By ERIC V. COPAGE
Published: February 12, 2010
It's Valentine’s Day, and the pressure is on for men everywhere to step up their game— and not just the single ones. Those who are married or in long-term relationships are advised to revisit and refresh many of the skills they once used on the dating scene.
One of the keys, then as now, is knowing how to flirt. And who better to turn to for a refresher course than a pickup coach, arguably an expert in the field.
At the beginning of any relationship, flirting comes naturally. “Happier couples tend to retain some of that flirtatiousness,” said David Croushore, 25, who was a coach until last year and is engaged. Pickup coaches teach “how to cultivate a playful personality — or to let your playful side out,” said Mr. Croushore, a statistical analyst for a government contractor in Washington, where he lives with his fiancée.
A lot of men are too embarrassed or image conscious to expose this playful side, Mr. Croushore said, “But that can be the most potent way to flirt.”
Couples in long-term relationships are often advised by marriage counselors to have a weekly date to keep their bond fresh.
Geoff Graham, 28, who was a pickup coach in Los Angeles when he met his wife six years ago, said that he avoids telling her all the details of a date he has planned for them to keep a sense of novelty in their marriage.
“Tell her to bring a bathing suit, but don’t tell her you’re going to take surfing lessons,” said Mr. Graham, now a software consultant. “It’s more about her having fun.”
Mr. D, a pickup coach in New York, agrees that surprise has its rewards. He advises revealing only “that she should clear her calendar Friday, and wear jeans and sneakers — but don’t tell her you’re taking her to the go-kart track. Get her guessing.”
It doesn’t have to be exotic or expensive, Mr. Graham added, “just someplace that’s memorable.” Sometimes all that’s needed is a seemingly impulsive visit to a photo booth, for “goofy, carnival photos,” or her favorite ice cream shop.
In pickup dates, Nick Savoy, a coach with Love Systems, a dating-advisory service in Los Angeles, said “there is a whole seduction that goes on — social energy, and a physical and emotional tension that builds up.” So he and other coaches often tell men to find comedy clubs or amusement parks for social energy.
Laughter is something that Mr. Savoy insists is vital to a date, a communication tool, he said, “that says we’re on the same side.”
When you are around people who are funny and charming, you tend to be more attracted to them, said Helen Fisher, a research professor in the anthropology department of Rutgers University and the author of “Why Him? Why Her?: How to Find and Keep Lasting Love.”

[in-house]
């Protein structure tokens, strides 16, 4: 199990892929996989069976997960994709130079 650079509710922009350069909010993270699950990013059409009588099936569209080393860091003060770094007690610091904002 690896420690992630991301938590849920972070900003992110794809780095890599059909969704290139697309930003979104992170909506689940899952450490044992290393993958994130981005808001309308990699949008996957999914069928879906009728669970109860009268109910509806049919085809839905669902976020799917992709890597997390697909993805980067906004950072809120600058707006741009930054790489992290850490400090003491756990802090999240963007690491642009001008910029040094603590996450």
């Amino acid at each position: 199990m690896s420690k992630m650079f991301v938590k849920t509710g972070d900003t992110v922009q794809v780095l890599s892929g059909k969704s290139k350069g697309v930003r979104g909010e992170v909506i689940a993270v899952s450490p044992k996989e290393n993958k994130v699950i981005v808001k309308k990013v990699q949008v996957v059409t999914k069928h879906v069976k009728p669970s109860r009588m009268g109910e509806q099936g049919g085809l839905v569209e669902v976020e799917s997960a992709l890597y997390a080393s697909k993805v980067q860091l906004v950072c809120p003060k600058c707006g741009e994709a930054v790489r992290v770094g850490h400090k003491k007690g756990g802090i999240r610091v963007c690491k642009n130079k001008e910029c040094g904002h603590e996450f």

Eye contact is another way to increase attraction.
“When you’re first falling in love you feel the intuitive sense, that rush looking at her,” Mr. D said. “But in my opinion most people in longer relationships basically are lacking in eye contact altogether.”
David M. Buss, a professor of psychology at the University of Texas at Austin, and the author of “The Evolution of Desire,” wrote in an e-mail message that eye contact and a steady gaze signal self-confidence, “which is one of the personality traits women find most sexually attractive.”
Dr. Buss cited a study that he said “brought women and men into the lab, and instructed these total strangers to lock eyes for two minutes without breaking eye contact and without speaking or doing anything else. Many women reported actually falling in love with the person.”
Flattery, of course, is sometimes the quickest way to a woman’s heart.
Mr. D suggests that if you want your wife or girlfriend to be more exciting, “you want to find something she already does that you find exciting, and amplify it. Say during the week, on a Wednesday night she bought lingerie, compliment her for it, and that will subconsciously reinforce the behavior you want.”
So what won over Dayana Graham, Mr. Graham’s wife, when they met in 2004?
It was not his opening line, which he flubbed, recalled Mrs. Graham, 28, who lives with her husband and their toddler in Glendale, Calif. “He was funny, outgoing and chatty,” she said. During their courtship, she also loved that “he paid attention to what I was wearing and to what I ate, because he wanted to know everything about me.”
He still does so, keeping one eye on the past and the other on the present. “He always remembers that before we had our son, we had each other,” she said. “The flirting and the touching, I think all of that is very important.”
Like other forms of flirting, negative teasing — what pickup instructors call negs — can be an effective relationship tool. Deploying them effectively, however, requires some skill to avoid genuine insult.
Excerpted from the original article - read it here at the New York Times. A version of this article appeared in print on February 14, 2010, on page ST18 of the New York edition.
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